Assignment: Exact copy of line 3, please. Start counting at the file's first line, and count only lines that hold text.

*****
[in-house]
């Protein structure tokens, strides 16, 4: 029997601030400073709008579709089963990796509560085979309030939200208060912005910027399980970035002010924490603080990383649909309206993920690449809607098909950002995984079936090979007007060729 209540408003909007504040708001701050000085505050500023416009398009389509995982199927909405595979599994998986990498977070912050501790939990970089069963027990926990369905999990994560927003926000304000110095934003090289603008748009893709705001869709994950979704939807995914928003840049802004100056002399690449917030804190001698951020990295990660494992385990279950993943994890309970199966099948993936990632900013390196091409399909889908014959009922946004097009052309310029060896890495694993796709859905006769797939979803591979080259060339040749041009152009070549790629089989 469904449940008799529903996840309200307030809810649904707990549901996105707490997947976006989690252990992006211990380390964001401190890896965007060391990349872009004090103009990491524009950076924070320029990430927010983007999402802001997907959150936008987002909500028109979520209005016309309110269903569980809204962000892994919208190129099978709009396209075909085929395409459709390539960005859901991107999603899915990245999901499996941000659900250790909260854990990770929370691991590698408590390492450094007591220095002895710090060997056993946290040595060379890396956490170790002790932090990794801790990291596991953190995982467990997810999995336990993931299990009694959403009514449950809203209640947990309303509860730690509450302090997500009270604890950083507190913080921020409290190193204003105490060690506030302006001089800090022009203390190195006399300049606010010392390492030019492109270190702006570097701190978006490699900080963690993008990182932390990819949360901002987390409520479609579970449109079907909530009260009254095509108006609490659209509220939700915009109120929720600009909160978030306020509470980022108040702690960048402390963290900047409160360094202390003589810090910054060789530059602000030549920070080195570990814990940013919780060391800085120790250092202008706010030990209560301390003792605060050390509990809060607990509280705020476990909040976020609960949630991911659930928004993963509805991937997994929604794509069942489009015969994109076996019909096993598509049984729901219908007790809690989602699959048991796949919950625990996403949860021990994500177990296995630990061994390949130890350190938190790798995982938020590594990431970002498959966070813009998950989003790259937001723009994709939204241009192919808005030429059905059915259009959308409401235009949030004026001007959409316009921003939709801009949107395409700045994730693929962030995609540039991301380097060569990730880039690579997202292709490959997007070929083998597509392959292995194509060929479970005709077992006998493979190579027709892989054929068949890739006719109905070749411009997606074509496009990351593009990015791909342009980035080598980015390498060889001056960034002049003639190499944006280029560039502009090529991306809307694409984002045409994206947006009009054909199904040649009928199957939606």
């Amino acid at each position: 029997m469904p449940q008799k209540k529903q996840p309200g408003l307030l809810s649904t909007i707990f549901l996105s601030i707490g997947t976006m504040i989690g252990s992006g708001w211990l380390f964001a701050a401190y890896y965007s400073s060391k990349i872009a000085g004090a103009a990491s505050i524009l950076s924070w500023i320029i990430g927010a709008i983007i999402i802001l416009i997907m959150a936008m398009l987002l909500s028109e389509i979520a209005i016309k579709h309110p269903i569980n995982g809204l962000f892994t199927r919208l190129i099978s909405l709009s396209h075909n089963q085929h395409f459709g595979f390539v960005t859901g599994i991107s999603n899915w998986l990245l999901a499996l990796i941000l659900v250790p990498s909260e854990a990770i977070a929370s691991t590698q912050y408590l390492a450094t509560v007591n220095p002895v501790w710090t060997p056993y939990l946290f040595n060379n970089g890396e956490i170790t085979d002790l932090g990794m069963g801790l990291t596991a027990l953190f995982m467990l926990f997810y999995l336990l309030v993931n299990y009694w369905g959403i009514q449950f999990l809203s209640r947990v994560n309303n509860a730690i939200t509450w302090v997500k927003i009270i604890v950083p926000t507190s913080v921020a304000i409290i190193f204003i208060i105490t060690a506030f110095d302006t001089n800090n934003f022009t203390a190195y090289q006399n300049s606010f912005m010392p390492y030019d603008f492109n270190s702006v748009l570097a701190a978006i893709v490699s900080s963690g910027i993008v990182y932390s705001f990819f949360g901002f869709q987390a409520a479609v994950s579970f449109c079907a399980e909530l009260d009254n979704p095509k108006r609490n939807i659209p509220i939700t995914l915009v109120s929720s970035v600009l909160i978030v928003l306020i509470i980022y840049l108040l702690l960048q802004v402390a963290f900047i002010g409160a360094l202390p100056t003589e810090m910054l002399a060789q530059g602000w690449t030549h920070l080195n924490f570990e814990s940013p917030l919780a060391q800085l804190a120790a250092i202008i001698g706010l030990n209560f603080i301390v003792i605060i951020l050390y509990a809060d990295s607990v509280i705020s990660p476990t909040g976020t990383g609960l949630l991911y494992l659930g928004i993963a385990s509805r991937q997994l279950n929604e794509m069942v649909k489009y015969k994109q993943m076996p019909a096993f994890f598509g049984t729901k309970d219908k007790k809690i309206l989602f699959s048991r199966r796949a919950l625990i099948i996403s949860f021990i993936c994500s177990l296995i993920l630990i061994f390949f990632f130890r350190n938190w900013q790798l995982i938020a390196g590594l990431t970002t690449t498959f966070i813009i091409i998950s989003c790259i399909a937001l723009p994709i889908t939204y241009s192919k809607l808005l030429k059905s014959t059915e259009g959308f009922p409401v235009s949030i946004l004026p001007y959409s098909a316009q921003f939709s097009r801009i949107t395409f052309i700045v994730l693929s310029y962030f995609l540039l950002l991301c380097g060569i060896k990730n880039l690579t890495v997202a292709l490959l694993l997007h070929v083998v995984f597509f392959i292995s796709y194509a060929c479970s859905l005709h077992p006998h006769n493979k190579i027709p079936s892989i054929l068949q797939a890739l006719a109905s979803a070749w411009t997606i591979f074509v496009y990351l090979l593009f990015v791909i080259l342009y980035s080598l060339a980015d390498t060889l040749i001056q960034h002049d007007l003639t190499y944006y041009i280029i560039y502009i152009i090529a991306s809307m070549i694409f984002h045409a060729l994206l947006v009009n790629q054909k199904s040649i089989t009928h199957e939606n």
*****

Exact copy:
């Amino acid at each position: 029997m469904p449940q008799k209540k529903q996840p309200g408003l307030l809810s649904t909007i707990f549901l996105s601030i707490g997947t976006m504040i989690g252990s992006g708001w211990l380390f964001a701050a401190y890896y965007s400073s060391k990349i872009a000085g004090a103009a990491s505050i524009l950076s924070w500023i320029i990430g927010a709008i983007i999402i802001l416009i997907m959150a936008m398009l987002l909500s028109e389509i979520a209005i016309k579709h309110p269903i569980n995982g809204l962000f892994t199927r919208l190129i099978s909405l709009s396209h075909n089963q085929h395409f459709g595979f390539v960005t859901g599994i991107s999603n899915w998986l990245l999901a499996l990796i941000l659900v250790p990498s909260e854990a990770i977070a929370s691991t590698q912050y408590l390492a450094t509560v007591n220095p002895v501790w710090t060997p056993y939990l946290f040595n060379n970089g890396e956490i170790t085979d002790l932090g990794m069963g801790l990291t596991a027990l953190f995982m467990l926990f997810y999995l336990l309030v993931n299990y009694w369905g959403i009514q449950f999990l809203s209640r947990v994560n309303n509860a730690i939200t509450w302090v997500k927003i009270i604890v950083p926000t507190s913080v921020a304000i409290i190193f204003i208060i105490t060690a506030f110095d302006t001089n800090n934003f022009t203390a190195y090289q006399n300049s606010f912005m010392p390492y030019d603008f492109n270190s702006v748009l570097a701190a978006i893709v490699s900080s963690g910027i993008v990182y932390s705001f990819f949360g901002f869709q987390a409520a479609v994950s579970f449109c079907a399980e909530l009260d009254n979704p095509k108006r609490n939807i659209p509220i939700t995914l915009v109120s929720s970035v600009l909160i978030v928003l306020i509470i980022y840049l108040l702690l960048q802004v402390a963290f900047i002010g409160a360094l202390p100056t003589e810090m910054l002399a060789q530059g602000w690449t030549h920070l080195n924490f570990e814990s940013p917030l919780a060391q800085l804190a120790a250092i202008i001698g706010l030990n209560f603080i301390v003792i605060i951020l050390y509990a809060d990295s607990v509280i705020s990660p476990t909040g976020t990383g609960l949630l991911y494992l659930g928004i993963a385990s509805r991937q997994l279950n929604e794509m069942v649909k489009y015969k994109q993943m076996p019909a096993f994890f598509g049984t729901k309970d219908k007790k809690i309206l989602f699959s048991r199966r796949a919950l625990i099948i996403s949860f021990i993936c994500s177990l296995i993920l630990i061994f390949f990632f130890r350190n938190w900013q790798l995982i938020a390196g590594l990431t970002t690449t498959f966070i813009i091409i998950s989003c790259i399909a937001l723009p994709i889908t939204y241009s192919k809607l808005l030429k059905s014959t059915e259009g959308f009922p409401v235009s949030i946004l004026p001007y959409s098909a316009q921003f939709s097009r801009i949107t395409f052309i700045v994730l693929s310029y962030f995609l540039l950002l991301c380097g060569i060896k990730n880039l690579t890495v997202a292709l490959l694993l997007h070929v083998v995984f597509f392959i292995s796709y194509a060929c479970s859905l005709h077992p006998h006769n493979k190579i027709p079936s892989i054929l068949q797939a890739l006719a109905s979803a070749w411009t997606i591979f074509v496009y990351l090979l593009f990015v791909i080259l342009y980035s080598l060339a980015d390498t060889l040749i001056q960034h002049d007007l003639t190499y944006y041009i280029i560039y502009i152009i090529a991306s809307m070549i694409f984002h045409a060729l994206l947006v009009n790629q054909k199904s040649i089989t009928h199957e939606n």